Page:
Investing in a Local Church: Follow-Up Thoughts

November 9th, 2007

I have a few follow-up thoughts about my last entry on investing in a particular local church, as opposed to habitual church-hopping. The first have to do with some additional Biblical reasons, and then I have a thought about the way I wrote my last entry.

1.) Submission to elders, and examples to, um, youngers.

There are two similar passages, in 1 Peter 5 and Titus 2.

“So I exhort the elders among you, as a fellow elder and a witness of the sufferings of Christ…shepherd the flock of God that is among you, exercising oversight…not domineering over those in your charge, but being examples to the flock…Likewise, you who are younger, be subject to the elders. Clothe yourselves, all of you, with humility toward one another”. From 1 Peter 5:1-5

So, we younger people are supposed to be subject to the elders of the church. That’s a strange thought these days. Submission? Forget that, if I don’t like what they tell me I’ll just go to another church!

There’s something wrong with that attitude. It doesn’t mean the Elders Are Always Right, or we can never change churches, but our attitude toward church leadership can’t be flippant or dismissive. We’re supposed to be subject. And it’s hard to see how you can be subject when you’re not committed to a particular community.

Now, that passage talks about elders, and probably refers to the office of elder, not just any older person. But the Titus 2 passage is more general:

“Older men are to be sober-minded, dignified, self-controlled, sound in faith, in love, and in steadfastness. Older women likewise are to be reverent in behavior, not slanderers or slaves to much wine. They are to teach what is good, and so train the young women to love their husbands and children, to be self-controlled, pure, working at home, kind, and submissive to their own husbands, that the word of God may not be reviled. Likewise, urge the younger men to be self-controlled. Show yourself in all respects to be a model of good works, and in your teaching show integrity, dignity, and sound speech that cannot be condemned”. Titus 2:2-8a

So, we younger people are supposed to look to elders as examples. We need to know them and see them as they live their lives if we’re going to benefit from that multi-generational wisdom. And older people are supposed to be teaching us, both by example and by word. (We could probably generalize that: We’re all supposed to be examples to those who are younger, and take our example from those who are older. It’s related to discipleship.)

For both roles, I have a hard time seeing how it’s going to work if you’re not consistent with a specific group of Christians.

(Personal application: I need to find an older man at my church and start a mentoring relationship. I’ve been meaning to, but keep letting it slide. And I want to start doing something more intentional for those younger than me. Hopefully, the life I’m living is a good example, but a more specific kind of relationship would be good.)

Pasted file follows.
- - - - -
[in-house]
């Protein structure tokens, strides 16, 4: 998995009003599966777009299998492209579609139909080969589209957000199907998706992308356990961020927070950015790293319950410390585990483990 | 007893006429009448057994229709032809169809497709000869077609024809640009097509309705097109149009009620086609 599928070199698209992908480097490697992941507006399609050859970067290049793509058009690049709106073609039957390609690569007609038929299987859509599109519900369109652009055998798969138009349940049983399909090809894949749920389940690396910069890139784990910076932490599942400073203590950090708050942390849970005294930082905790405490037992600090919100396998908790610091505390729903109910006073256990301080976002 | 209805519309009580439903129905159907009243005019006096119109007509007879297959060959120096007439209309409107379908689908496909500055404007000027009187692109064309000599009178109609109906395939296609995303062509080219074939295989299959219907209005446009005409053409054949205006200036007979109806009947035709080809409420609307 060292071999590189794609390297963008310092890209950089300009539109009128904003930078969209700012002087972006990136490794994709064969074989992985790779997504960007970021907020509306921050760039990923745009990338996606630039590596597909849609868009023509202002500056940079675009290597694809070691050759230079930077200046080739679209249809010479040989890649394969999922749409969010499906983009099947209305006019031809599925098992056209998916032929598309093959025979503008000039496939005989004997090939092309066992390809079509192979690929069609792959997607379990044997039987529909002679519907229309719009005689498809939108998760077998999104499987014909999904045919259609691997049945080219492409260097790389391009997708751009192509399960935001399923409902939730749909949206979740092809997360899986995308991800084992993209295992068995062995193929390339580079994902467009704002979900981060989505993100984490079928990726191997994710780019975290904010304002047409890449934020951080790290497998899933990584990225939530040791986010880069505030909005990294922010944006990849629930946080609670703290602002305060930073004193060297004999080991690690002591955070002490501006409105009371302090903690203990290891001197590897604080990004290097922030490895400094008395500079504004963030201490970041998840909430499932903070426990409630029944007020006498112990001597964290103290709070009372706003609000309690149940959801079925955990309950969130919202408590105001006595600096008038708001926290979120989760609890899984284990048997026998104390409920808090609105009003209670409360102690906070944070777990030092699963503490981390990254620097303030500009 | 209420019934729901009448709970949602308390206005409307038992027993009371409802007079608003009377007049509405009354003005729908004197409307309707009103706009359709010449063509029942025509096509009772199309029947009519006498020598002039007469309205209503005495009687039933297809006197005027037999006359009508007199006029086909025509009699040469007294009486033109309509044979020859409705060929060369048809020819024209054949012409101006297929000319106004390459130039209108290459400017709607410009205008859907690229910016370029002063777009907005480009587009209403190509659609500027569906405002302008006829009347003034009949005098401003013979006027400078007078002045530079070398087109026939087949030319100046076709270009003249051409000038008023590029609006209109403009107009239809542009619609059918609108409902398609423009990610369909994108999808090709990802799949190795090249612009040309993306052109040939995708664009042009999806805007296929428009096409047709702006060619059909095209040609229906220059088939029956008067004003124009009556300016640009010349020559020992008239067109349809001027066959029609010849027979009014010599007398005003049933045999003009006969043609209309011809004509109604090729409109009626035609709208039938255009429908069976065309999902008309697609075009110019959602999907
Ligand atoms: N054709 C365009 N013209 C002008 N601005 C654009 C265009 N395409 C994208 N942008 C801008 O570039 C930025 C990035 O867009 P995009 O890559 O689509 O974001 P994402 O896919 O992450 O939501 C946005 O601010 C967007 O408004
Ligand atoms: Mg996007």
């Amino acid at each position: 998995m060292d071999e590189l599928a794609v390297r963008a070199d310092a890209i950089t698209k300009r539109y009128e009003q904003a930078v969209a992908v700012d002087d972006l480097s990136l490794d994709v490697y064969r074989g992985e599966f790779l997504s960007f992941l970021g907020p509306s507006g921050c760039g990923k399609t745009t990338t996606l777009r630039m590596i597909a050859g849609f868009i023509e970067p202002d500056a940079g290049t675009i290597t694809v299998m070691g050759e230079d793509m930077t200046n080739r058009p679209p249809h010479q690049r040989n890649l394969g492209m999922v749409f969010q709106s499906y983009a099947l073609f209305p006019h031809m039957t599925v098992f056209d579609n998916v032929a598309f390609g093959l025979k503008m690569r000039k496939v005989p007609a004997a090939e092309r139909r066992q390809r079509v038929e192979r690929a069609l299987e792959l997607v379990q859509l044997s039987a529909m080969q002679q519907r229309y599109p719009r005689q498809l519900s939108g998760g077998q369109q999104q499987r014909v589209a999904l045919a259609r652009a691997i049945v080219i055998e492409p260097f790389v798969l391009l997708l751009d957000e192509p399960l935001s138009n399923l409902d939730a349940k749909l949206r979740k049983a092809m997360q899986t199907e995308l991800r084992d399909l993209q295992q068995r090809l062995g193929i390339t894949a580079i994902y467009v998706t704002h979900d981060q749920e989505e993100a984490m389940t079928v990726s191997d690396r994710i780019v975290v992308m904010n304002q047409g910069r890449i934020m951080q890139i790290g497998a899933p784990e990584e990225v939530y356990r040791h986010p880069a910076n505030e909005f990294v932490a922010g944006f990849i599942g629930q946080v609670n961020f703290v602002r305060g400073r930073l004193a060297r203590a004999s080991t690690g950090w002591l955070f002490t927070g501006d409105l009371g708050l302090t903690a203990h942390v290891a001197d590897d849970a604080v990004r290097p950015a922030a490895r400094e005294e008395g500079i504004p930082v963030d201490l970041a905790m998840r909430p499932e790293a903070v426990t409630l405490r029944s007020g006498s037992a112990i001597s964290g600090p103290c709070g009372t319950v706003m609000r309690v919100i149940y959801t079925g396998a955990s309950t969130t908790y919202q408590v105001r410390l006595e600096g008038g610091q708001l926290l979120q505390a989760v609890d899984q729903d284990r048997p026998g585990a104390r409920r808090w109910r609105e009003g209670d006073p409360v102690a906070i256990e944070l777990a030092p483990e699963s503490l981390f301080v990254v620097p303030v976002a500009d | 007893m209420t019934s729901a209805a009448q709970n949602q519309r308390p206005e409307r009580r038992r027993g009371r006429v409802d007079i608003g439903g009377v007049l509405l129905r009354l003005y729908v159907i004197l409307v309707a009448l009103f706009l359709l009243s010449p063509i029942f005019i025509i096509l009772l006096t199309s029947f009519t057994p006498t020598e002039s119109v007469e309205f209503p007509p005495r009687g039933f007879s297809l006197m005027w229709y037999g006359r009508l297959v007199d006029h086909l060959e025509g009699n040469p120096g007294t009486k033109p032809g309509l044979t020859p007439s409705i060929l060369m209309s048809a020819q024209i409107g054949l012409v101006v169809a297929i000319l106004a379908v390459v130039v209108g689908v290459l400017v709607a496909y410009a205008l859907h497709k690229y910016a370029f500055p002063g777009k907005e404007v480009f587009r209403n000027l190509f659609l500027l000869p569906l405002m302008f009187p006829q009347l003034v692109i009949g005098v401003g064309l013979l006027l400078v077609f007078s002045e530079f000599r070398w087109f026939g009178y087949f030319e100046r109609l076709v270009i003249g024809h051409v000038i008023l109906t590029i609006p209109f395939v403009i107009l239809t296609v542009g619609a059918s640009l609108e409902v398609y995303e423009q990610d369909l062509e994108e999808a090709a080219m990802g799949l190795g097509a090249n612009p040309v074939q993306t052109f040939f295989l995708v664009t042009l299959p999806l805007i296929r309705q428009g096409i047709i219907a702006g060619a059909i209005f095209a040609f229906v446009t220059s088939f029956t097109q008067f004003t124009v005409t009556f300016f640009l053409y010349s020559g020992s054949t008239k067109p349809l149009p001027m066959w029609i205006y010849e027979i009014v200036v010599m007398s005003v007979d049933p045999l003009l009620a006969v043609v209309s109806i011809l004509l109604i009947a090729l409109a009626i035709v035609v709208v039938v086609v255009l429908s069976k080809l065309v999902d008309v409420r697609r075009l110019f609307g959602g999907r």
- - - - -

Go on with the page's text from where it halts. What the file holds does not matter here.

2.) Discipline.

Related to submission to elders, there’s the matter of church discipline. How can any kind of discipline work if you’re willing to just switch churches lightly? The discipline modeled in Matthew 18 and 1 Cor. 5 seem to assume that it matters when you’re cast out of the group. That doesn’t work so well in our days of easy church hopping, with churches of various denominations on every corner. Figuring out how that works in our time can be a sticky problem, but at least it should tell you that when things are working as they should, being a Christian means (in part) that you are really in a local group.

3.) Thoughts on my post.

So, I’m writing this follow-up to hook in some more explicitly biblical ideas. That’s partly because these issues came to mind after I finished the original post, and it’s partly just on principle. There’s something I want to avoid: Talking about issues entirely in secular terms, or in the latest pop-psych lingo–”validation”, etc. I want my posts to “resonate with you”, but I want it to be because I’m communicating deep, powerful concepts about who God is, about his love and his righteousness, about the Church, and about what the kingdom of God looks like. I don’t want it to be because I’ve strung together the latest buzzwords that our culture thinks are “relevant”. I never want to be tickling your ears with merely human philosophy, or with empty feel-good phrases.

It’s not necessarily wrong to use trendy terminology, but we have to be careful that the philosophy & concepts underneath the terms are describing timeless biblical truths–the things that God has revealed for our growth and our sustenance and our maturity and our joy. The things that will allow us to see God more clearly and make us more like Christ, so that the world will see us and praise the Father.

So when I read through my last entry, and see a single Scripture reference near the end, I get a bit paranoid. I think it’s OK in this case. “Investing in a community” may be trendy, and it’s not scriptural language, but the concepts seem right–as long as we’re being clear that it’s not just community we need, but Spirit-filled, Christ-like, God-honoring community.

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